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I know this is a long shot, but I am looking for a quote from Rousseau. I heard it a long time ago and have looked for it many times, but I have not been able to find it.

In the quote (only about 1-to-3 sentences long, going by memory), Rousseau mentions that although it may seem people are very divided politically, it's only because our attention is directed towards areas where we disagree. He mentions that humans are in agreement in the vast majority of political issues, but because we agree on these issues, there is not much to discuss, and what remains to discuss are things we disagree on. So it always appears like we are divided.

Does anyone know what quote from Rousseau discusses this?

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  • This is difficult without more detail. I’m not even convinced it’s Rousseau; it ‘feels’ more like Voltaire. Are you sure you’re looking in the right direction? Oct 28 '21 at 4:42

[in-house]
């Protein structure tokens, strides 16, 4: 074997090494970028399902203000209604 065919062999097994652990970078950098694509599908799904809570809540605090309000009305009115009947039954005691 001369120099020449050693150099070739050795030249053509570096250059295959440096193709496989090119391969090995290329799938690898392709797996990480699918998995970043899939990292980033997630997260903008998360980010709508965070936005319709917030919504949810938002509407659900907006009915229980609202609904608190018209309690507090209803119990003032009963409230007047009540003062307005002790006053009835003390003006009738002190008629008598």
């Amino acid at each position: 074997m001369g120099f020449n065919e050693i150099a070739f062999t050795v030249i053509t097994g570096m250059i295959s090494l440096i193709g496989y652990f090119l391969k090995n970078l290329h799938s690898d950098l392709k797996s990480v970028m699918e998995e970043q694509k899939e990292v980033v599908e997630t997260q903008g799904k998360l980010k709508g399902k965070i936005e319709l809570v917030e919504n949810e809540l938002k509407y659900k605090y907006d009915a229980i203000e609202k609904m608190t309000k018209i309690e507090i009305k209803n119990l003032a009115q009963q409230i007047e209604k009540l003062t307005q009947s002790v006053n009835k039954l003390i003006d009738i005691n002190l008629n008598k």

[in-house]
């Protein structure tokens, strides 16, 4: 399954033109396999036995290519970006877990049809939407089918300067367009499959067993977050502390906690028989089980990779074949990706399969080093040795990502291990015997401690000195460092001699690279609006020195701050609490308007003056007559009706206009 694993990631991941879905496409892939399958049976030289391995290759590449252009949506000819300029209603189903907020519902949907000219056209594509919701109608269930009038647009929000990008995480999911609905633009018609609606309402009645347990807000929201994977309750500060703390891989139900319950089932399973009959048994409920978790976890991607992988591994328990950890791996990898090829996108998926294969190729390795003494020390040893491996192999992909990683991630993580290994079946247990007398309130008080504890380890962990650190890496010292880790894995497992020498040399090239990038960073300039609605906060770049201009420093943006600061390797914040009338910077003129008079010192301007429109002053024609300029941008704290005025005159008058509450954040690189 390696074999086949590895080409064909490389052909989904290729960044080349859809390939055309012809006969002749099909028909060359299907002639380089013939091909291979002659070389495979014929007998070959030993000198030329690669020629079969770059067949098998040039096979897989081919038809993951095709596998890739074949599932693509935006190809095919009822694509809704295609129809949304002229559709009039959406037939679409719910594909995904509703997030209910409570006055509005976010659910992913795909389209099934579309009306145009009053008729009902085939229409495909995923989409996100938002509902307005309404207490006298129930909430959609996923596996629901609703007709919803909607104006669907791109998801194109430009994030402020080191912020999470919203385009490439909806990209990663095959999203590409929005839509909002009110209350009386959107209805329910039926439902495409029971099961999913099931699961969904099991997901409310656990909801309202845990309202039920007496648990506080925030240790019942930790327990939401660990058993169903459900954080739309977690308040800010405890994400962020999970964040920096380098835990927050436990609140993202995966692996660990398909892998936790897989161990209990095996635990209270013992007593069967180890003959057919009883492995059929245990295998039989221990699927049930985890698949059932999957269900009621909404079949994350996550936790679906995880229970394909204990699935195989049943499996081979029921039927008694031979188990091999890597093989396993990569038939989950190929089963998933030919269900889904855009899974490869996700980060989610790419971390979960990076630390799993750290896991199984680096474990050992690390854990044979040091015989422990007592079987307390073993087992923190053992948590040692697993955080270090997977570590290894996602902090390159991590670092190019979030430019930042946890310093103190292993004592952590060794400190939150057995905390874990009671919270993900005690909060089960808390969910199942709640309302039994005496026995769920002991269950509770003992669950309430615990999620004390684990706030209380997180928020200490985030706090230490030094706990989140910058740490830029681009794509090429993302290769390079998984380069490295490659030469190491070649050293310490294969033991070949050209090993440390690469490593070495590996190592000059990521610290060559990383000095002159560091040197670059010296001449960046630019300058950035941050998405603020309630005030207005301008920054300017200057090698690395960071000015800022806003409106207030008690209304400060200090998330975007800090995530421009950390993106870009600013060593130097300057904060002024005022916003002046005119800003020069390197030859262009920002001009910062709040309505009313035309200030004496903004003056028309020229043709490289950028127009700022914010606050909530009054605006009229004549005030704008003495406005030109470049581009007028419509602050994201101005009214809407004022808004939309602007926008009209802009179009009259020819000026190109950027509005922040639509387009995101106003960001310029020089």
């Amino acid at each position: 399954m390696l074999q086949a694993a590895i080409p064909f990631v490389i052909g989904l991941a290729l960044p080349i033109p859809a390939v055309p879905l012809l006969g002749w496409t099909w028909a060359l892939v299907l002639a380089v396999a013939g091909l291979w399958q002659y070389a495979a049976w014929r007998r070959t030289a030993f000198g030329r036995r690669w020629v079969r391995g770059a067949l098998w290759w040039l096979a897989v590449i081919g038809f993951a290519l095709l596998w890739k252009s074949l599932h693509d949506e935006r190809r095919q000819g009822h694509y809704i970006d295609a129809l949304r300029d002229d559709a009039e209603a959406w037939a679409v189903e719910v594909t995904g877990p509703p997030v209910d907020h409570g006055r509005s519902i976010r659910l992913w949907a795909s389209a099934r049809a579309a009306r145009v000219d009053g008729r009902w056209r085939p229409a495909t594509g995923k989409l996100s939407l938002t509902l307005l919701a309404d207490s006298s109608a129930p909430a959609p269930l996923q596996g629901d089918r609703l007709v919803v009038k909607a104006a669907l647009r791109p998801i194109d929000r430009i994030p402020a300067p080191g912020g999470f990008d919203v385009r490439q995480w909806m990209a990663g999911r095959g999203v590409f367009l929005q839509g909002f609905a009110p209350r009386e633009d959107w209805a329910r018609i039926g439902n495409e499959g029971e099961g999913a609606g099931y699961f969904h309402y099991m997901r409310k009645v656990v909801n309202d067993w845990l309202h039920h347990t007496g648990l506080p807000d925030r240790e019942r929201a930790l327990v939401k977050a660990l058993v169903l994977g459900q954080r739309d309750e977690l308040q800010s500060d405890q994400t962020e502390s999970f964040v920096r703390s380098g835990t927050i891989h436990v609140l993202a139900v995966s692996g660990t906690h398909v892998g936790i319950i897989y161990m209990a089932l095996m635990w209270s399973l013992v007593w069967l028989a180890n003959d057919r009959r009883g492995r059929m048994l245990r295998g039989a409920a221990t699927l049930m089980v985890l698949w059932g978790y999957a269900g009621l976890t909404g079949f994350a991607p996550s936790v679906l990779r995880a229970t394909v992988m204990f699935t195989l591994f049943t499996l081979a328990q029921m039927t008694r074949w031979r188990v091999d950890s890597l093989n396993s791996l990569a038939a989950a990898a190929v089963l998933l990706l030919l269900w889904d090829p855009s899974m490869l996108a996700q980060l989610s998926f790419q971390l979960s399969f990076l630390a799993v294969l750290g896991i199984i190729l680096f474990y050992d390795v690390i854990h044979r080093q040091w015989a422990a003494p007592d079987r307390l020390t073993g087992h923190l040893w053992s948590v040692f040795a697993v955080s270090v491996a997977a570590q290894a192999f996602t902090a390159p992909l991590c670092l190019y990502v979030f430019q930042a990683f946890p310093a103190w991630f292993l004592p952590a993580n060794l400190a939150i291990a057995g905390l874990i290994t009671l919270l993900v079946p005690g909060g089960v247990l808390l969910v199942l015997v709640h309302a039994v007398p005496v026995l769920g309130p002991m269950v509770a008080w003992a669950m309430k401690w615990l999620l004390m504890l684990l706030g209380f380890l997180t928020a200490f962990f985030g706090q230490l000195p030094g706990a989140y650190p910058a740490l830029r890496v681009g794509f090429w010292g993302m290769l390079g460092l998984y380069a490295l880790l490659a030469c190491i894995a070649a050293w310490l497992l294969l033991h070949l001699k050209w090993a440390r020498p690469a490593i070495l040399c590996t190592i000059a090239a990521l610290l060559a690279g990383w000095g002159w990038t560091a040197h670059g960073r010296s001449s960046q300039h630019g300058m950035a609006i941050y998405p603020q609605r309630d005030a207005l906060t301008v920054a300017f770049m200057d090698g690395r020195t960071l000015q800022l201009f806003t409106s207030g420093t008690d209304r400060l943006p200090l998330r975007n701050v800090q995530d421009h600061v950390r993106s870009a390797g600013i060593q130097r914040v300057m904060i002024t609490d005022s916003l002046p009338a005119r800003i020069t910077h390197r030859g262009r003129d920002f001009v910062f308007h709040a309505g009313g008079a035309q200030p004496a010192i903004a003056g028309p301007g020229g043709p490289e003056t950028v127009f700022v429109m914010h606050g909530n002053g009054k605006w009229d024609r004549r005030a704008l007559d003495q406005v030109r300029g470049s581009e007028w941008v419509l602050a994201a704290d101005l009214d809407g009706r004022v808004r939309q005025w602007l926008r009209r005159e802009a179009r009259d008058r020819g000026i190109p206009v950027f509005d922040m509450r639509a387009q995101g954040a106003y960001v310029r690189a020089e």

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    To me it sounds a bit like an aspect of defending volonté générale as core of political action but I'm far from being an expert on Rousseau.
    – Philip Klöcking
    Oct 28 '21 at 4:54
  • @PhilipKlöcking I agree, I sense it would be in his writings on volonte generale. Oct 28 '21 at 15:04
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This quote of Rousseau from "On Education", strikes me as similar:

The knowledge of the most ignorant man would surprise us if we had followed his course from birth to the present time. If all human knowledge were divided into two parts, one common to all, the other peculiar to the learned, the latter would seem very small compared with the former. But we scarcely heed this general experience, because it is acquired before the age of reason. Moreover, knowledge only attracts attention by its rarity, as in algebraic equations common factors count for nothing.

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